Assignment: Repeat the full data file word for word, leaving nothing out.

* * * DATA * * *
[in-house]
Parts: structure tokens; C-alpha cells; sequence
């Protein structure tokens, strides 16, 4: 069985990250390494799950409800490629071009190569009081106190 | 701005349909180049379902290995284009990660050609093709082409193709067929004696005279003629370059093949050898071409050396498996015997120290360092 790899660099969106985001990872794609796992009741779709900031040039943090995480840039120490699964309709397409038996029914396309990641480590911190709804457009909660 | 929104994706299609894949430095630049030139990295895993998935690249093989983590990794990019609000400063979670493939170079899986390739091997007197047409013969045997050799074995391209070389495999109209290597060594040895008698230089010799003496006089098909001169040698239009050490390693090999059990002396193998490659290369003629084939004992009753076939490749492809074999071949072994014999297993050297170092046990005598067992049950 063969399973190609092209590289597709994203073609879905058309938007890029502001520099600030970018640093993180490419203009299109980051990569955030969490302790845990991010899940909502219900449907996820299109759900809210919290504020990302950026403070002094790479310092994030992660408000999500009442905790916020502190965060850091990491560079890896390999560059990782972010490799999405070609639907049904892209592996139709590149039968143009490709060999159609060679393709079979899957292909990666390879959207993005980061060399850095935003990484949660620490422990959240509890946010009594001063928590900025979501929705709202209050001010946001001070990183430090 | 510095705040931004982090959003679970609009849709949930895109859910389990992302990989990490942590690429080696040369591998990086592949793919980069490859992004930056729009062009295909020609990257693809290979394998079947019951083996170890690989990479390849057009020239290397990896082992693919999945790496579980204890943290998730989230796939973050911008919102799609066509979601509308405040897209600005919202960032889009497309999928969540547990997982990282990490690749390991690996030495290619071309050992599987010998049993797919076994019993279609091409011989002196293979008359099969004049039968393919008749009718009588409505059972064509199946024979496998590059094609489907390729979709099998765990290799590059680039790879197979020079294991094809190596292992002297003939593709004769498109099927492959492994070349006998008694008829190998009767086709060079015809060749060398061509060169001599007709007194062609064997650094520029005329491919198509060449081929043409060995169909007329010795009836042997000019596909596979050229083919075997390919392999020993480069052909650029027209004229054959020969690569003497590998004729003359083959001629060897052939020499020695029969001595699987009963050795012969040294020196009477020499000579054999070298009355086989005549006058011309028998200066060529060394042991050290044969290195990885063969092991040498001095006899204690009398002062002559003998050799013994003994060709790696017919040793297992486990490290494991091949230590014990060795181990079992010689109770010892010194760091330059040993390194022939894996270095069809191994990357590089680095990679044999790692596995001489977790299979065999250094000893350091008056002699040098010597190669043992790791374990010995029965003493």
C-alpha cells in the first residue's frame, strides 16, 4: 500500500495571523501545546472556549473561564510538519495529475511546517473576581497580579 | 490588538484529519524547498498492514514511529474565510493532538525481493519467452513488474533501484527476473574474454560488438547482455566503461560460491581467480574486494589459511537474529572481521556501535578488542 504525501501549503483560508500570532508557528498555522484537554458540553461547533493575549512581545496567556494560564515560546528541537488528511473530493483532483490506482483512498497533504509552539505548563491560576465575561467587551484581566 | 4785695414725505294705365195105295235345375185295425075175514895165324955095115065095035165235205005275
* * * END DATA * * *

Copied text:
[in-house]
Parts: structure tokens; C-alpha cells; sequence
């Protein structure tokens, strides 16, 4: 069985990250390494799950409800490629071009190569009081106190 | 701005349909180049379902290995284009990660050609093709082409193709067929004696005279003629370059093949050898071409050396498996015997120290360092 790899660099969106985001990872794609796992009741779709900031040039943090995480840039120490699964309709397409038996029914396309990641480590911190709804457009909660 | 929104994706299609894949430095630049030139990295895993998935690249093989983590990794990019609000400063979670493939170079899986390739091997007197047409013969045997050799074995391209070389495999109209290597060594040895008698230089010799003496006089098909001169040698239009050490390693090999059990002396193998490659290369003629084939004992009753076939490749492809074999071949072994014999297993050297170092046990005598067992049950 063969399973190609092209590289597709994203073609879905058309938007890029502001520099600030970018640093993180490419203009299109980051990569955030969490302790845990991010899940909502219900449907996820299109759900809210919290504020990302950026403070002094790479310092994030992660408000999500009442905790916020502190965060850091990491560079890896390999560059990782972010490799999405070609639907049904892209592996139709590149039968143009490709060999159609060679393709079979899957292909990666390879959207993005980061060399850095935003990484949660620490422990959240509890946010009594001063928590900025979501929705709202209050001010946001001070990183430090 | 510095705040931004982090959003679970609009849709949930895109859910389990992302990989990490942590690429080696040369591998990086592949793919980069490859992004930056729009062009295909020609990257693809290979394998079947019951083996170890690989990479390849057009020239290397990896082992693919999945790496579980204890943290998730989230796939973050911008919102799609066509979601509308405040897209600005919202960032889009497309999928969540547990997982990282990490690749390991690996030495290619071309050992599987010998049993797919076994019993279609091409011989002196293979008359099969004049039968393919008749009718009588409505059972064509199946024979496998590059094609489907390729979709099998765990290799590059680039790879197979020079294991094809190596292992002297003939593709004769498109099927492959492994070349006998008694008829190998009767086709060079015809060749060398061509060169001599007709007194062609064997650094520029005329491919198509060449081929043409060995169909007329010795009836042997000019596909596979050229083919075997390919392999020993480069052909650029027209004229054959020969690569003497590998004729003359083959001629060897052939020499020695029969001595699987009963050795012969040294020196009477020499000579054999070298009355086989005549006058011309028998200066060529060394042991050290044969290195990885063969092991040498001095006899204690009398002062002559003998050799013994003994060709790696017919040793297992486990490290494991091949230590014990060795181990079992010689109770010892010194760091330059040993390194022939894996270095069809191994990357590089680095990679044999790692596995001489977790299979065999250094000893350091008056002699040098010597190669043992790791374990010995029965003493």
C-alpha cells in the first residue's frame, strides 16, 4: 500500500495571523501545546472556549473561564510538519495529475511546517473576581497580579 | 490588538484529519524547498498492514514511529474565510493532538525481493519467452513488474533501484527476473574474454560488438547482455566503461560460491581467480574486494589459511537474529572481521556501535578488542 504525501501549503483560508500570532508557528498555522484537554458540553461547533493575549512581545496567556494560564515560546528541537488528511473530493483532483490506482483512498497533504509552539505548563491560576465575561467587551484581566 | 4785695414725505294705365195105295235345375185295425075175514895165324955095115065095035165235205005275